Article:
No matter what age you are, downsizing is a difficult transition.
There is therefore no doubt that downsizing your elderly loved one’s home in preparation for a move to live with you or a move to live at a nursing home is difficult.
In this post, we will go over how you as a caregiver, can make downsizing a home as painless as possible for your elderly loved one.
Downsizing a Home – How to Make it as Painless as Possible
Downsizing and moving a home you have lived in for 20, 30 or 40 years is not a light issue.
When you add in a sense of a loss of control, things get sticky quickly.
As a caregiver, it is important for you to realize that no matter how you slice and sautee it, downsizing will take an emotional toll on you and your elderly loved one.
Have an open discussion
The road to an efficient downsizing and moving transition is paved with discussion.
If there is enough time to prepare, I recommend that the conversation starts at least 3 months before the actual event.
People do need time to grieve losses. Getting rid of items that have sentimental value and moving out of a home triggers a sense of loss in many ways.
First, there is the loss of the physical items.
And then, there is a fear of the loss of the memories those items represent.
Last but not least, there is a sense where the elderly adult begins to feel a sense of loss of control over their very lives.
Those are heavy emotions to navigate.
Having an open discussion will help them come to terms with what is happening and give them an opportunity to psychologically let go.
During the discussion:
- Mention clearly why downsizing and moving have become necessary for them. Perhaps they currently struggle to move around or they are forgetting to take their medication. Be kind but clear that you have their best interests at heart.
- Ask them how they feel about downsizing and moving. As I mentioned already, the introduction of this topic will already make an older adult feel like they are losing control over their life. It is therefore important they their input is taken seriously during this discussion.
- Discuss a plan with them. Once you have their input, it is time to discuss a plan. I’ll expand on that below.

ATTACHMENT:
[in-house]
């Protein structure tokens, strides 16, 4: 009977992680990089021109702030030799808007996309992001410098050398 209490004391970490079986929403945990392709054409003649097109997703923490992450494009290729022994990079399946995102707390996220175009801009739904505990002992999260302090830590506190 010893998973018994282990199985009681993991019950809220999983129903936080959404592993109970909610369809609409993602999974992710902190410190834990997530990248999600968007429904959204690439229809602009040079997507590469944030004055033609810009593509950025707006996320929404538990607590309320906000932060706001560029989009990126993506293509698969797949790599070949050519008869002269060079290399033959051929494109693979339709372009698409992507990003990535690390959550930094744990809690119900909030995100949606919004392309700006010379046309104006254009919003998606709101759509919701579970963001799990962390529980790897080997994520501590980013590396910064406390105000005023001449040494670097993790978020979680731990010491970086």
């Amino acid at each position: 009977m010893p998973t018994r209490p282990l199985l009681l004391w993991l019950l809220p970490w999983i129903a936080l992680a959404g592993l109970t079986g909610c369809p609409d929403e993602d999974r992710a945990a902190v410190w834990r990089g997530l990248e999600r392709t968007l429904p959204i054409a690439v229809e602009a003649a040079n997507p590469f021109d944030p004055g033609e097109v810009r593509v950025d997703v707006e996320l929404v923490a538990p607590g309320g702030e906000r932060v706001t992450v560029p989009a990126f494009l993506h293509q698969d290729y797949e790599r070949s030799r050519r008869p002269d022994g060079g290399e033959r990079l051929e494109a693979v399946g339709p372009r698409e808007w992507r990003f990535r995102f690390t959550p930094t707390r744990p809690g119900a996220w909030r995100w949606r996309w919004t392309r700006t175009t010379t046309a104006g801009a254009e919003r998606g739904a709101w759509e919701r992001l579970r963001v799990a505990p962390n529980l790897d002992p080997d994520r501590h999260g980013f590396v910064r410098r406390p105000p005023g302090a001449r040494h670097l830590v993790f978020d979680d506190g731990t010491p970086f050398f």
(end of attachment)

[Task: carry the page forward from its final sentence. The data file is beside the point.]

The plan to downsize (PLUS A CHECKLIST)
Having the discussion ahead of time also gives you a long period over which to spread downsizing.
Chances are that you will have to go through a number of possessions that have been accumulated over the years.
Giving yourself time to sort through and get rid of things reduces the stress felt by everyone.
You can print off the checklist below to make sure you help your loved one downsize efficiently.
- Make a list of what your loved one would absolutely love to keep. It makes it easier when it comes to getting rid of sentimental items. Have a notebook where you make important notes on what they want to keep.
- Set a firm date for completion of the downsize and/or move. This gives everyone a deadline to work towards.
- Start by going through the house room by room. It helps to make the de-cluttering and clean up process easier.
- Get rid of the unimportant things first. Expired food, drinks and medications in shelves can cabinets can be tossed first.
- Get rid of or donate old clothes and books. Goodwill, churches/places of worship and The Salvation Army are good places to start donating.
- Alternatively, you can help your elderly loved one start a yard/estate sale to make some money off their old items.
- Shred old/cancelled checks, banks statements older than 7 years or any other document that is outdated but which has sensitive information on them. Avoid senior scams!
- Locate and collect important documents like wills and Advance Directives. These need to be stored securely if possible in a safe deposit box until it is needed.
- Keep de-cluttering for a few hours each week and remember to keep things lively and stress-free.
Selling the home, vehicles and changing addresses
- Do they need to sell their house? You will need to speak with a real estate agent and make arrangements for listing, showing and finally selling the home.
- File a change of address at the post-office for your loved one so they don’t miss any important mail. You may also have to change their address directly with banks, financial institutions (if they have investments), insurance companies and publication subscriptions. This is a good time to cancel any of these mailings your loved one will no longer need.
- Vehicles can also be donated or sold.
- If there are pets involved, make sure to have plans for them too.
- Cancel utilities like gas and water.
- If it is financially feasible, get in touch with professional movers. Otherwise, get the help of friends and family to help with the final move.
Items that have sentimental value
Because sentimental items can be a point of contention, it is best if you do this last.
If you have already made a list of items they want to keep, this should make things easy.
But do expect resistance against getting rid of certain items like heirlooms and even things as simple as particular clothing their children wore.
Downsizing your elderly loved one’s life to a few suitcases and boxes is an immensely difficult decision.
Having a candid discussion and a solid plan ahead of them makes the transition easier.
In this post, I gave you a check-list you can print out and use to help your loved one downsize and move with grace and dignity.
Liked this post?
Share with someone who is helping their elderly loved one downsize.